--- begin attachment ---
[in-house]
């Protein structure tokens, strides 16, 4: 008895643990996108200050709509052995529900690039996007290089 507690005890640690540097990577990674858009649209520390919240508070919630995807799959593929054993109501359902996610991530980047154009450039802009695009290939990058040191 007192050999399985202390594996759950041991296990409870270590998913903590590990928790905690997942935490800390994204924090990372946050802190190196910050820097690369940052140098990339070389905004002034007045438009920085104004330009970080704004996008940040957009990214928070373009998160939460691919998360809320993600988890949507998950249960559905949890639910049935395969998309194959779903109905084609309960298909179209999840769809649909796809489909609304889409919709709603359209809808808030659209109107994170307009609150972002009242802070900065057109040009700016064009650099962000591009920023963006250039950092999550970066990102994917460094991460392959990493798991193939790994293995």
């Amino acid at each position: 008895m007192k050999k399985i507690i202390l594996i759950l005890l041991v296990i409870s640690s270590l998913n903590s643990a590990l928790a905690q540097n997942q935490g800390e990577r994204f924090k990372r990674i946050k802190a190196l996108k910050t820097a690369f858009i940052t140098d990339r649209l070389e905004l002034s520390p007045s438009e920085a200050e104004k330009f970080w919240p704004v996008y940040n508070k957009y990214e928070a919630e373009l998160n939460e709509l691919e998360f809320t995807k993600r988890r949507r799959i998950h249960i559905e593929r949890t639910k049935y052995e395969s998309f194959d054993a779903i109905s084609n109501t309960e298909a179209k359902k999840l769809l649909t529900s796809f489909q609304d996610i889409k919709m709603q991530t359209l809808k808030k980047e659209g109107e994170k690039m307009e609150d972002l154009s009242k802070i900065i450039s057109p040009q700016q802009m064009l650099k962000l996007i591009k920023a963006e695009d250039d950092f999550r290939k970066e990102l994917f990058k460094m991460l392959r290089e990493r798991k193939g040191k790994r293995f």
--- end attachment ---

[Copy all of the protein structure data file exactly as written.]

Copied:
[in-house]
């Protein structure tokens, strides 16, 4: 008895643990996108200050709509052995529900690039996007290089 507690005890640690540097990577990674858009649209520390919240508070919630995807799959593929054993109501359902996610991530980047154009450039802009695009290939990058040191 007192050999399985202390594996759950041991296990409870270590998913903590590990928790905690997942935490800390994204924090990372946050802190190196910050820097690369940052140098990339070389905004002034007045438009920085104004330009970080704004996008940040957009990214928070373009998160939460691919998360809320993600988890949507998950249960559905949890639910049935395969998309194959779903109905084609309960298909179209999840769809649909796809489909609304889409919709709603359209809808808030659209109107994170307009609150972002009242802070900065057109040009700016064009650099962000591009920023963006250039950092999550970066990102994917460094991460392959990493798991193939790994293995």
């Amino acid at each position: 008895m007192k050999k399985i507690i202390l594996i759950l005890l041991v296990i409870s640690s270590l998913n903590s643990a590990l928790a905690q540097n997942q935490g800390e990577r994204f924090k990372r990674i946050k802190a190196l996108k910050t820097a690369f858009i940052t140098d990339r649209l070389e905004l002034s520390p007045s438009e920085a200050e104004k330009f970080w919240p704004v996008y940040n508070k957009y990214e928070a919630e373009l998160n939460e709509l691919e998360f809320t995807k993600r988890r949507r799959i998950h249960i559905e593929r949890t639910k049935y052995e395969s998309f194959d054993a779903i109905s084609n109501t309960e298909a179209k359902k999840l769809l649909t529900s796809f489909q609304d996610i889409k919709m709603q991530t359209l809808k808030k980047e659209g109107e994170k690039m307009e609150d972002l154009s009242k802070i900065i450039s057109p040009q700016q802009m064009l650099k962000l996007i591009k920023a963006e695009d250039d950092f999550r290939k970066e990102l994917f990058k460094m991460l392959r290089e990493r798991k193939g040191k790994r293995f």